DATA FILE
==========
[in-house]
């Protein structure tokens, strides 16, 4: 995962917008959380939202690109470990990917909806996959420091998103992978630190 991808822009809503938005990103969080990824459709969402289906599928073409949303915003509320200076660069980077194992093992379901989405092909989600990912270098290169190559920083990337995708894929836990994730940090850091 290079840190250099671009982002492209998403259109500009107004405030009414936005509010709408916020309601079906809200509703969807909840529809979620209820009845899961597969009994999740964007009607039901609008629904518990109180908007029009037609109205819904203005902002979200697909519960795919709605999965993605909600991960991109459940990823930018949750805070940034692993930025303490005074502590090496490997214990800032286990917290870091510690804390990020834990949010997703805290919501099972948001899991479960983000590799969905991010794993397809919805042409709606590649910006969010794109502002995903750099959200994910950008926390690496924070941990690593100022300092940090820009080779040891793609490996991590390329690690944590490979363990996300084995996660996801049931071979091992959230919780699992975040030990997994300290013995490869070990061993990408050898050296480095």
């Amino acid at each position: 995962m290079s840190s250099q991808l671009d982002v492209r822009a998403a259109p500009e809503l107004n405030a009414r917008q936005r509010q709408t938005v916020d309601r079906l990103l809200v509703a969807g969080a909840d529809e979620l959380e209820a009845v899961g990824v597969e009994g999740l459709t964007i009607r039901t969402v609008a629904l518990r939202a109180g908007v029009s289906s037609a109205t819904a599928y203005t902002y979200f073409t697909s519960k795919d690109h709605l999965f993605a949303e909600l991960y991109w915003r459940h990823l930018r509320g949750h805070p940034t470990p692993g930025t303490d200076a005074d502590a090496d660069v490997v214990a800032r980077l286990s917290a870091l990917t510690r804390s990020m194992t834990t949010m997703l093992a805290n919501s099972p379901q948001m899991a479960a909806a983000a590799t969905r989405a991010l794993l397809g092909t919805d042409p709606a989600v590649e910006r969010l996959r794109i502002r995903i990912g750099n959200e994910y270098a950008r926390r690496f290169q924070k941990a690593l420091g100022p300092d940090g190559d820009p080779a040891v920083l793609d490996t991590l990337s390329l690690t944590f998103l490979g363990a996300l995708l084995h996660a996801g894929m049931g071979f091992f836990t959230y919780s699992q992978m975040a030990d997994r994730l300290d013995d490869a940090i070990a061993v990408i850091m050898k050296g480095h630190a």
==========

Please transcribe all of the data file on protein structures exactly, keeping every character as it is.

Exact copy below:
[in-house]
């Protein structure tokens, strides 16, 4: 995962917008959380939202690109470990990917909806996959420091998103992978630190 991808822009809503938005990103969080990824459709969402289906599928073409949303915003509320200076660069980077194992093992379901989405092909989600990912270098290169190559920083990337995708894929836990994730940090850091 290079840190250099671009982002492209998403259109500009107004405030009414936005509010709408916020309601079906809200509703969807909840529809979620209820009845899961597969009994999740964007009607039901609008629904518990109180908007029009037609109205819904203005902002979200697909519960795919709605999965993605909600991960991109459940990823930018949750805070940034692993930025303490005074502590090496490997214990800032286990917290870091510690804390990020834990949010997703805290919501099972948001899991479960983000590799969905991010794993397809919805042409709606590649910006969010794109502002995903750099959200994910950008926390690496924070941990690593100022300092940090820009080779040891793609490996991590390329690690944590490979363990996300084995996660996801049931071979091992959230919780699992975040030990997994300290013995490869070990061993990408050898050296480095």
């Amino acid at each position: 995962m290079s840190s250099q991808l671009d982002v492209r822009a998403a259109p500009e809503l107004n405030a009414r917008q936005r509010q709408t938005v916020d309601r079906l990103l809200v509703a969807g969080a909840d529809e979620l959380e209820a009845v899961g990824v597969e009994g999740l459709t964007i009607r039901t969402v609008a629904l518990r939202a109180g908007v029009s289906s037609a109205t819904a599928y203005t902002y979200f073409t697909s519960k795919d690109h709605l999965f993605a949303e909600l991960y991109w915003r459940h990823l930018r509320g949750h805070p940034t470990p692993g930025t303490d200076a005074d502590a090496d660069v490997v214990a800032r980077l286990s917290a870091l990917t510690r804390s990020m194992t834990t949010m997703l093992a805290n919501s099972p379901q948001m899991a479960a909806a983000a590799t969905r989405a991010l794993l397809g092909t919805d042409p709606a989600v590649e910006r969010l996959r794109i502002r995903i990912g750099n959200e994910y270098a950008r926390r690496f290169q924070k941990a690593l420091g100022p300092d940090g190559d820009p080779a040891v920083l793609d490996t991590l990337s390329l690690t944590f998103l490979g363990a996300l995708l084995h996660a996801g894929m049931g071979f091992f836990t959230y919780s699992q992978m975040a030990d997994r994730l300290d013995d490869a940090i070990a061993v990408i850091m050898k050296g480095h630190a």